NYT: Elizabeth Warren Stands By DNA Test. But Around Her, Worries Abound.
Rollout for Elizabeth Warren’s all but certain presidential bid continues to face roadblocks. This morning, The New York Times lays out resounding criticism from the progressive base for her failed attempt to get ahead of issues surrounding her claim of Native American heritage. The same staffers and activists that urged her to run in 2016 are now hesitant to join her bid when there are dozens of other campaigns to choose from:
Elizabeth Warren Stands By DNA Test. But Around Her, Worries Abound.
December 6, 2018
The plan was straightforward: After years of being challenged by President Trump and others about a decades-old claim of Native American ancestry, Senator Elizabeth Warren of Massachusetts would take a DNA test to prove her stated family origins in the Cherokee and Delaware tribes.
But nearly two months after Ms. Warren released the test results and drew hostile reactions from prominent tribal leaders, the lingering cloud over her likely presidential campaign has only darkened. Conservatives have continued to ridicule her. More worrisome to supporters of Ms. Warren’s presidential ambitions, she has yet to allay criticism from grass-roots progressive groups, liberal political operatives and other potential 2020 allies who complain that she put too much emphasis on the controversial field of racial science — and, in doing so, played into Mr. Trump’s hands.
Advisers close to Ms. Warren say she has privately expressed concern that she may have damaged her relationships to Native American groups and her own standing with progressive activists, particularly those who are racial minorities. Several outside advisers are even more worried: They say they believe a plan should be made to repair that damage, possibly including a strong statement of apology.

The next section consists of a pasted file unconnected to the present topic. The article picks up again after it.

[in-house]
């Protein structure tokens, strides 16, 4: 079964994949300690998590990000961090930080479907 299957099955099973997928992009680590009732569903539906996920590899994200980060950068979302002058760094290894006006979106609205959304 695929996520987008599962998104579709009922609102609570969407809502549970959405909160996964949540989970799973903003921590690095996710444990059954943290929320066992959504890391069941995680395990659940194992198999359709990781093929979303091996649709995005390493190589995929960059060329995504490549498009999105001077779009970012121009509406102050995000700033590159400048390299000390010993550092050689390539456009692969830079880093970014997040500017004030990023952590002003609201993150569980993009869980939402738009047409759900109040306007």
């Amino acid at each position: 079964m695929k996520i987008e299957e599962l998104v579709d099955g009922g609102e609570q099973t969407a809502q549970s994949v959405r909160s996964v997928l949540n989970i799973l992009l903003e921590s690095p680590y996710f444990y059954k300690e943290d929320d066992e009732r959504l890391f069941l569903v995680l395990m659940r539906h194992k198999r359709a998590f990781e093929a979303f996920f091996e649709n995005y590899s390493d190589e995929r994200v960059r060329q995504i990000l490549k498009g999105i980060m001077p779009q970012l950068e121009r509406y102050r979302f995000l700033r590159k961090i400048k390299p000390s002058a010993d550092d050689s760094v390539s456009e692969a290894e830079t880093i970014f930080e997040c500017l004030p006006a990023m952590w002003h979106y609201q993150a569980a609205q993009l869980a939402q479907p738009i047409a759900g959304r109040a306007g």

The advisers say Ms. Warren will have to confront the issue again if she announces a presidential campaign, which is expected in the coming weeks, and several would like her to act soon.
Publicly, at this point, the senator isn’t second-guessing her actions.
“There have been a lot of thoughtful conversations about this, and I appreciate that,” Ms. Warren said in an interview. “I believe for everyone in public life that transparency is crucial.”
Asked if the criticism of the test has inspired any regret, Ms. Warren said: “I put it out there. It’s on the internet for anybody to see. People can make of it what they will. I’m going to continue fighting on the issues that brought me to Washington.”
For some Warren allies and progressive groups, Ms. Warren’s standing by the DNA test amounts to profoundly poor judgment. Some said she was too reactive to Mr. Trump’s attacks — tests results would never silence a president who often disregards facts, they said — and created a distraction from her own trademark message of economic populism. The president revels in repeatedly slurring Ms. Warren as “Pocahontas,” and conservative commentators like Howie Carr of the Boston Herald have enjoyed holding the DNA issue over the senator’s head.
“The biggest risk in engaging a bully is that bullies don’t usually stop, regardless of what the truth is,” said Charles Chamberlain, executive director for the progressive political group Democracy for America. Mr. Chamberlain’s group had, in 2014, launched a “Run Warren Run” campaign to encourage her to seek the 2016 presidential nomination.
“When you can’t win an argument,” he added, “then sometimes it’s not worth having that argument.”
Ms. Warren’s allies also say she unintentionally made a bigger mistake in treading too far into the fraught area of racial science — a field that has, at times, been used to justify the subjugation of racial minorities and Native Americans.
Read the full article here.